Alpe di Castrozza
(Castrozza Alp): this large grassland hollow at the foot of high inaccessible peaks was referred to with this name in old documents.
The name Castrozza is thought to derive from castrum, a Roman military outpost on a secondary road (the Via Claudia Augusta ran about 50 km from here) which served as a support base for the armies engaged in conquering the Alpine territories.
Later a spontaneous religious community, adopting a Benedictine-type order, established a Hospice in the area. Documents attest that the Hospice of Castrozza
was established to assist and give hospitality to pilgrims, wayfarers and traders who from the early Middle Ages often needed to embark on the difficult challenge of crossing the Alps. The monks disappeared mysteriously from the area in the mid-fifteenth century and the monastery was replaced by a simple benefice with no obligation to look after souls, but which continued to give hospitality to wayfarers.
A new era started for San Martino di Castrozza around the mid-nineteenth century: English explorers
, inspired by a romantic and decadent spirit driving them to face long and adventurous tours of the uncharted Dolomites, "discovered" the Pale di San Martino. The mountains first sparked the ambitions and interests of hiking enthusiasts, geologists and botanists. Later, intrepid mountain climbers, in this case not only British, faced the towering dolomitic pinnacles. Some names: Francis Fox Tuckett, John Ball, Leslie Stephen, Edward Whitwell, Theodor von Wundt, and last but not least the ladies, Mrs. Imminck and Mrs. Thomasson.
To accomplish these historic ascents, the climbers were helped by local hunters or shepherds. As time went by, these stalwart escorts became excellent and sought-after professional guides, the legendary Aquile di San Martino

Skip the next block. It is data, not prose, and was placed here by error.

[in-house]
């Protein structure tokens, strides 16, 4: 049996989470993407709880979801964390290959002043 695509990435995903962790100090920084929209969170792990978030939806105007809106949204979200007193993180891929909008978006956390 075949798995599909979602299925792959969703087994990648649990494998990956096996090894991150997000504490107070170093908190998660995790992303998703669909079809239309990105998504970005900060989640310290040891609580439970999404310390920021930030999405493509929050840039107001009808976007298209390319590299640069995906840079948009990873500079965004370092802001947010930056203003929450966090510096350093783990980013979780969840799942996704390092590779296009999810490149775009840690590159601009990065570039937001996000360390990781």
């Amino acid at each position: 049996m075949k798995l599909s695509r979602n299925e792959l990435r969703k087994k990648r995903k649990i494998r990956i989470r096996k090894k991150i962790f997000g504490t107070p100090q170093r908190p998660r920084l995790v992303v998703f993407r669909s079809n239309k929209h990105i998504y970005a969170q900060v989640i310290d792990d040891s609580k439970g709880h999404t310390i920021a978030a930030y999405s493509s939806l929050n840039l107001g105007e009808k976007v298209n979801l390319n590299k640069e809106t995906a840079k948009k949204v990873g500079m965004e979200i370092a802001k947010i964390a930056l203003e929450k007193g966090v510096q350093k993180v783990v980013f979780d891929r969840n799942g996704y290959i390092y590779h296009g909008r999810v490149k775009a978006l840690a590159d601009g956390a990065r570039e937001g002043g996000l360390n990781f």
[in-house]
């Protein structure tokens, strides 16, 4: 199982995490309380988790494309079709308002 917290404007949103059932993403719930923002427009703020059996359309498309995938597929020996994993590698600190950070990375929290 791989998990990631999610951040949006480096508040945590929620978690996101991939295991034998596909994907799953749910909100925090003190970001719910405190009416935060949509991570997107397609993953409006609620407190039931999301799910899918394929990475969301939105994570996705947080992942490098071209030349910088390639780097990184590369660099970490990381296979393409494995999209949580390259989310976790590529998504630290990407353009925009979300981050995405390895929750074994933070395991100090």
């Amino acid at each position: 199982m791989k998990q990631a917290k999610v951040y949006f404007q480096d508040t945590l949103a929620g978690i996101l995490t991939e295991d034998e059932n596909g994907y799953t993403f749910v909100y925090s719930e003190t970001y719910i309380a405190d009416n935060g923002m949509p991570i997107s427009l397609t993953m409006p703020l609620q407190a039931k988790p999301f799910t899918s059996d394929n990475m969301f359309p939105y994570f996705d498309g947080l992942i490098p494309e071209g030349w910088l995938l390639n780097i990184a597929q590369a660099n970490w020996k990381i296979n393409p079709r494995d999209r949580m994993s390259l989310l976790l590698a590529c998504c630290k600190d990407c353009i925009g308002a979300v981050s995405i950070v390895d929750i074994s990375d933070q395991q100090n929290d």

(San Martino Eagles). Before long, the Hospice inn was inappropriate to give adequate hospitality to these first explorers and mountain climbers; thus, the first hotels
were built by local and foreign entrepreneurs. Shortly, San Martino di Castrozza became a first-class resort on the international tourist scene. Burnt down during the First World War by the retreating Austrian troops, San Martino, with its glamorous hotels, by now an Italian town, rose back to its previous renown after the First World War. In the 1920s, the resort’s tourist offer was completed by the rise of winter tourist facilities.
It all began in 1861 when the English travellers Gilbert and Churchill published their guide The Dolomite Mountains, which stimulated the curiosity of mountaineers including Leslie Stephen, one of the founders of the Alpine Club of London, Edward Whitwell, who would go on to conquer the Cimon della Pala in 1870, Francis Fox Tuckett, the Count of Lovelace, Beatrice Tomasson but also the Dutch-born Immink Jeanne. The British then left the pass for others, including Norman Neruda, Georg Winkler, Günther Langes, who in 1920 first scaled with Erwin Merlet the Spigolo del Velo, Otto Herzog, Emil Solleder, Hermann Buhl, Bruno Detassis and Ettore Castiglioni, who in 1934 in fact created thirty new tracks on the Pale and reached the sixth grade on the south-eastern edge of the Sass Maor. The sixties saw the famous climbs of Reinhold Messner and Samuel Scalet, while the seventies witnessed those of Manolo, opening up new frontiers of climbing. Most remarkable were the local Alpine Guides who, since the birth of mountaineering, have stood apart with their knowledge of places and their technical expertise.